Equally able students have lower academic self-concepts in high-achieving classrooms than in low-achieving classrooms. The big-fish-little-pond effect BFLPE model predicts students’ academic self-concept to be negatively predicted by the achievement level of their reference group, controlling for individual achievement. Despite an abundance of empirical evidence supporting the BFLPE , there have been relatively few studies searching for possible moderators. Research evidence for the big-fish-little-pond effect BFLPE has demonstrated that attending high-ability schools has a negative effect on academic self-concept. Utilizing multilevel modeling with the Program for International Student Assessment database, the present investigation evaluated the generalizability and robustness of the BFLPE…. Marsh and Parker described the big-fish-little-pond effect BFLPE whereby equally able students have lower academic self-concepts in high-ability schools than in low-ability schools. The present investigation, a reanalysis of the Youth in Transition data, supported the generality of the earlier findings and demonstrated new theoretical…. The big-fish-little-pond effect BFLPE posits that students with the same ability will have higher academic self-concepts when they are in low-ability classes than in high-ability classes.
Big Fish. Small Pond.
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The Big-Fish-Little-Pond Effect on Academic Self-Concept: A Meta-Analysis
Being schooled with other high-achieving peers has a detrimental influence on students’ self-perceptions: School-average and class-average achievement have a negative effect on academic self-concept and career aspirations-the big-fish-little-pond effect. Individual achievement, on the other hand, predicts academic self-concept and career aspirations positively. Research from Western and developed countries implies that the negative contextual effect on career aspirations is mediated by academic self-concept.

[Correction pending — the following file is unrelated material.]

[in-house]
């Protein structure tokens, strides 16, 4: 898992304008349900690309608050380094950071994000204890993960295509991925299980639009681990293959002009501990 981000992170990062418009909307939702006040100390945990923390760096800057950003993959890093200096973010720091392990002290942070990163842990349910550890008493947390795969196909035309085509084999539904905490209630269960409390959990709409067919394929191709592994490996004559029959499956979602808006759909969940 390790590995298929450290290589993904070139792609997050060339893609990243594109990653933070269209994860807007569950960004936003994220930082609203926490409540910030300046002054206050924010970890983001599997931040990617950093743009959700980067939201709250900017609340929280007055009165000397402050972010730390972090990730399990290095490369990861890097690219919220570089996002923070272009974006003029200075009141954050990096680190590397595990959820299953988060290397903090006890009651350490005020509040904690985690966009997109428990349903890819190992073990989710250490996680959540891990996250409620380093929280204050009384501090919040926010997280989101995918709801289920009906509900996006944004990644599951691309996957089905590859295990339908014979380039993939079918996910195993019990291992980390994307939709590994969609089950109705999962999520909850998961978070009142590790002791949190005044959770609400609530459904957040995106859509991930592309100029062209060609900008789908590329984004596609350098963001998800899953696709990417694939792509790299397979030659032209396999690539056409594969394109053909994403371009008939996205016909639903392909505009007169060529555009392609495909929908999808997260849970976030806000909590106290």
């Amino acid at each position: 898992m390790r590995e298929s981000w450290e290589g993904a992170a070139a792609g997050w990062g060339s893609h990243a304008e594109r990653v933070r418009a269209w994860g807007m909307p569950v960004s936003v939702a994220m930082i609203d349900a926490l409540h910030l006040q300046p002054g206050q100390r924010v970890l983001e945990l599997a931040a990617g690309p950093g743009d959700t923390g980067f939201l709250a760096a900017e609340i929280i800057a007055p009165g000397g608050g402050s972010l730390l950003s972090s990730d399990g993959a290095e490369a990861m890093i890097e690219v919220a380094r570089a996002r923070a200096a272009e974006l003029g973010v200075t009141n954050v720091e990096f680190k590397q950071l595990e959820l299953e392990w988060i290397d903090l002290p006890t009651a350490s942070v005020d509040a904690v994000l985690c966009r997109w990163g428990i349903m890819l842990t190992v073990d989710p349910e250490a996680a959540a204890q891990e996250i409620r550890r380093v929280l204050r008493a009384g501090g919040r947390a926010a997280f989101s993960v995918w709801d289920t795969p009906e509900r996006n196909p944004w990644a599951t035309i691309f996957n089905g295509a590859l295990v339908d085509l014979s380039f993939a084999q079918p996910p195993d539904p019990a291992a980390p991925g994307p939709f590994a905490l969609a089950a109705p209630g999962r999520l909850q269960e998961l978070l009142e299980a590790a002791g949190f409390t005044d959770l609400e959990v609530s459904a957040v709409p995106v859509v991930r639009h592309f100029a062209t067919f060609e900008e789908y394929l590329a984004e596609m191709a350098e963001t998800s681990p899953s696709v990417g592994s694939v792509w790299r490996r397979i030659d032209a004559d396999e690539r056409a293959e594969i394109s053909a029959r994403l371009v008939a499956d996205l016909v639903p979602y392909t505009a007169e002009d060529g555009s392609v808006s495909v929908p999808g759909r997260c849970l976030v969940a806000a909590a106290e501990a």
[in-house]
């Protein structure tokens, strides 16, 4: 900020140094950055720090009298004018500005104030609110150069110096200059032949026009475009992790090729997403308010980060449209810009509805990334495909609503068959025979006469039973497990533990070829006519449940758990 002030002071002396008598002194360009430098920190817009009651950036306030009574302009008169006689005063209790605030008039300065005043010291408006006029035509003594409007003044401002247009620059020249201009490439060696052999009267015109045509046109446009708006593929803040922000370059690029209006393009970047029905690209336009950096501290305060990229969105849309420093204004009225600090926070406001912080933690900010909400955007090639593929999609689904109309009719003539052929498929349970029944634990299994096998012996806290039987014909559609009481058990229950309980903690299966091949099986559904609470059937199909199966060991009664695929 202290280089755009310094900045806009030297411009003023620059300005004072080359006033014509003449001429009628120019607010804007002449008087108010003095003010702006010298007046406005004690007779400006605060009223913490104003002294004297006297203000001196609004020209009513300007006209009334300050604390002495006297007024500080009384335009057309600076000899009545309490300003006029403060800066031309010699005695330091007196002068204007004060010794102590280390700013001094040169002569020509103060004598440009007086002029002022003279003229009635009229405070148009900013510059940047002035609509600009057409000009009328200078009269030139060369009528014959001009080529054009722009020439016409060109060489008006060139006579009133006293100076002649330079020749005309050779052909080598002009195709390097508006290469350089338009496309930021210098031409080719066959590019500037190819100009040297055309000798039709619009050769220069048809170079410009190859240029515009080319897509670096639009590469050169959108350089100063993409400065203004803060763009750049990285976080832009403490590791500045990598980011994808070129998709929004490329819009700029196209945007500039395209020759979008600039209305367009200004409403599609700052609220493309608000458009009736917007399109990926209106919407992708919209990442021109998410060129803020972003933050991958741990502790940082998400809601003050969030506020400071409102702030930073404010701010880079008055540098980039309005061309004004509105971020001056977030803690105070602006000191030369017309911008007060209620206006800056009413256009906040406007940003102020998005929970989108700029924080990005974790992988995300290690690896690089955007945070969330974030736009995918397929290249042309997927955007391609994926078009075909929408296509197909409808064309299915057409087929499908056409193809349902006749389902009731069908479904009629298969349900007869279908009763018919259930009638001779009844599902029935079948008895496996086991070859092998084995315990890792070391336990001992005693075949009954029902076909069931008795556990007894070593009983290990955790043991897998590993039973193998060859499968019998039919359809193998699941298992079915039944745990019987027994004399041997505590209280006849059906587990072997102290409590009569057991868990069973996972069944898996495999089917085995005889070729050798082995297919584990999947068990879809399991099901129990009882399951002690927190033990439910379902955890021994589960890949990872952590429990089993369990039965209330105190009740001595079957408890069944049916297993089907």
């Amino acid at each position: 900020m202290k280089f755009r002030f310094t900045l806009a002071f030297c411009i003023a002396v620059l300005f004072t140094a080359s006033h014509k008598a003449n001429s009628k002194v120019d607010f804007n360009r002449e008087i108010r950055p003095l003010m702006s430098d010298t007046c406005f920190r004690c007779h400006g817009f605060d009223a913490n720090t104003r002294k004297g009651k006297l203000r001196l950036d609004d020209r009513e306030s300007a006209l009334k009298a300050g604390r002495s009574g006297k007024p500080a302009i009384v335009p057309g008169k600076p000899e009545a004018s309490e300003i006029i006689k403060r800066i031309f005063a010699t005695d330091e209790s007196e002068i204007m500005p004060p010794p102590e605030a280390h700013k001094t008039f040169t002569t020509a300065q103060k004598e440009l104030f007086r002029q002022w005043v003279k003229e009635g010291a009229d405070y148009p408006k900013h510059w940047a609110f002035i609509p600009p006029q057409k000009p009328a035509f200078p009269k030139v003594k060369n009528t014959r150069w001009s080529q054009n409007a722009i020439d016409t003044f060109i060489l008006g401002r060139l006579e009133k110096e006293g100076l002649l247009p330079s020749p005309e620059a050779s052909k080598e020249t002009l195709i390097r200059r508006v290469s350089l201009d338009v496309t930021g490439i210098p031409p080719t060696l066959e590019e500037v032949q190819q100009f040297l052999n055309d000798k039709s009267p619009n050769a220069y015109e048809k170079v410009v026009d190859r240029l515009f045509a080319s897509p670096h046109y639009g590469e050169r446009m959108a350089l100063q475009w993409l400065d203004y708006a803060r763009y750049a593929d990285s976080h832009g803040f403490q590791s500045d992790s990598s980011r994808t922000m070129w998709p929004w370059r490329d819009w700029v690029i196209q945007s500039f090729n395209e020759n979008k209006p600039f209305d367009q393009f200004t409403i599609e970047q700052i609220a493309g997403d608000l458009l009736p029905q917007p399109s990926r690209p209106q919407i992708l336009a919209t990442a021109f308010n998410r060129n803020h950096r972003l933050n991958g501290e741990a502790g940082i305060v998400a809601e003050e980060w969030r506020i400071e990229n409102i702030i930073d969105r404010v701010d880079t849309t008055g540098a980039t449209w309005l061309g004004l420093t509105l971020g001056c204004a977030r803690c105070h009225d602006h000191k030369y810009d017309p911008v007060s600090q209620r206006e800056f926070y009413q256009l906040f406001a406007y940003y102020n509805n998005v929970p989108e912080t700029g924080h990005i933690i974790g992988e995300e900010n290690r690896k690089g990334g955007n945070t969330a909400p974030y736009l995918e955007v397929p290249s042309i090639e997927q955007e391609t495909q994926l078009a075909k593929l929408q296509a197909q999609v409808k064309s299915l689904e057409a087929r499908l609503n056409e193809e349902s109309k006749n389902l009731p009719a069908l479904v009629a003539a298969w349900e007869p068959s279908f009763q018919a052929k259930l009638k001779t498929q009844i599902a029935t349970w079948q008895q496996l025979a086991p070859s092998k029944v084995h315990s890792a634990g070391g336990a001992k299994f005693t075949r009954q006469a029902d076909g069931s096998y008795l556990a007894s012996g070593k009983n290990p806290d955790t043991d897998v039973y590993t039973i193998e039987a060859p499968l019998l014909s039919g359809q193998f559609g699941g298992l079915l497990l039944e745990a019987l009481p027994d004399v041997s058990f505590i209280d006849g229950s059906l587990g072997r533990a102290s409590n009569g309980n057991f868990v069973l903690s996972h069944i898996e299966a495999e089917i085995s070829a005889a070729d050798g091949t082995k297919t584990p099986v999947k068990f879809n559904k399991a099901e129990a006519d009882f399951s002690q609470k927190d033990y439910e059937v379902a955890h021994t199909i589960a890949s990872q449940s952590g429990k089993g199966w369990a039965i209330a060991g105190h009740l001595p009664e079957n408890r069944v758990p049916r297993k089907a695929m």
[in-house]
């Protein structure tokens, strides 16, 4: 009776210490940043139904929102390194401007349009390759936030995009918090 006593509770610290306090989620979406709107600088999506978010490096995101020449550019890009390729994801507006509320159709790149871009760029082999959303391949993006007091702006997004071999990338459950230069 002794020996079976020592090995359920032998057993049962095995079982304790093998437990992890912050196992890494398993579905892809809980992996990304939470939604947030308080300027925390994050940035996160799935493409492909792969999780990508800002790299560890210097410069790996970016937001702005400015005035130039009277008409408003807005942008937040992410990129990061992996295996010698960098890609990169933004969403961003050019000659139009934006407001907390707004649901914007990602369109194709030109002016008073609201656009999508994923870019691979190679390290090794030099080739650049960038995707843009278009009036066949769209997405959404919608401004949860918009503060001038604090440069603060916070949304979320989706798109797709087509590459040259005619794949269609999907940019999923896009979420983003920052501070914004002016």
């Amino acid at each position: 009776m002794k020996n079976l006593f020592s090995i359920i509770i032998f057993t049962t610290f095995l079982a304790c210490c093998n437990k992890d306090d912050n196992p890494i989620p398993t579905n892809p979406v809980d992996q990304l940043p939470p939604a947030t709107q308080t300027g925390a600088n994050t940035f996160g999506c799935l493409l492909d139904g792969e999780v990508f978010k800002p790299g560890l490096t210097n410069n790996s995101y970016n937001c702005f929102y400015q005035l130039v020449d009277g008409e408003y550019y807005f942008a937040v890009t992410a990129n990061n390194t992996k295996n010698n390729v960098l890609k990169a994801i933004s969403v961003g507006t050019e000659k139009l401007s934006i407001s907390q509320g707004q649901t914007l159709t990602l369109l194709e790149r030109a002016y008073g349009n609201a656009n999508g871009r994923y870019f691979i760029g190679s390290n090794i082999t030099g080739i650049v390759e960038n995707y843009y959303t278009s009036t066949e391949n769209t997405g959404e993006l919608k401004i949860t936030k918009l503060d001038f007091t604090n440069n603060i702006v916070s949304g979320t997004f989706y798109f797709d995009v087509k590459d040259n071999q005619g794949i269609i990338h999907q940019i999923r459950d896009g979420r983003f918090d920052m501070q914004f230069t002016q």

Using data from the Program for International Student Assessment PISA a total of , year-old students from 57 countries , we test the generalizability of this mediation model in science using a general multilevel structural equation modeling framework. Individual achievement was positively related to academic self-concept 52 countries and career aspirations 42 countries.
The big-fish–little-pond effect (BFLPE) predicts that equally able students on psychophysical research dating back to the early s that was the Quotations (associated page numbers) to the Dai and Rinn () article.
Help Contact Us About us. Advanced Search. Journal of Educational Psychology. Checking for direct PDF access through Ovid. Abstract Two studies integrate the big-fish-little-pond effect BFLPE; negative effects of class-average achievement on academic self-concept, ASC , which is based upon educational psychological research, with related social psychological research that is based on social comparison theory.
Critical distinctions are the nature of the social comparison processes that are based on generalized-other class- or school-average or individual target comparison classmate comparisons, and the nature of self-belief constructs that invoke normative social comparison or absolute frames of reference. In a large cross-national study 26 countries; 3, schools; , students , school-average ability negatively affected ASC but had little effect on 4 other self-belief constructs that did not invoke social comparison processes.
In Study 2 64 classes; students , 2 sources of social comparison information class-average achievement and achievement of an individually selected target comparison classmate each had distinct, substantial negative effects on agency self-beliefs that invoked social comparison processes but not on metacognitive responses that did not invoke these processes.
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conferences, data service, project support, research visits and doctoral program. Psychologists have labeled this phenomenon the big-fish-in-a-little-pond by a student’s birth date and is beyond the influence of parents or students. We use.
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Attracting Clients – Become a Big Fish in a Small Pond?
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Feel like you’re a big fish in a small pond? If you’re an employee who perceives you’re overqualified for your position, chances are you’re unsatisfied with your job, uncommitted to your organization and experience psychological strain, according to a study co-authored by a faculty member from Florida Atlantic University’s College of Business.
Perceived overqualification — the belief that one has surplus skills compared to job requirements — can have negative implications for employees and employers alike, said Michael Harari, Ph. Harari, together with fellow researchers Archana Manapragada and Chockalingam Viswesvaran of Florida International University, carried out a meta-analysis of perceived overqualification synthesizing 25 years of research to clarify disparate and conflicting findings in the literature.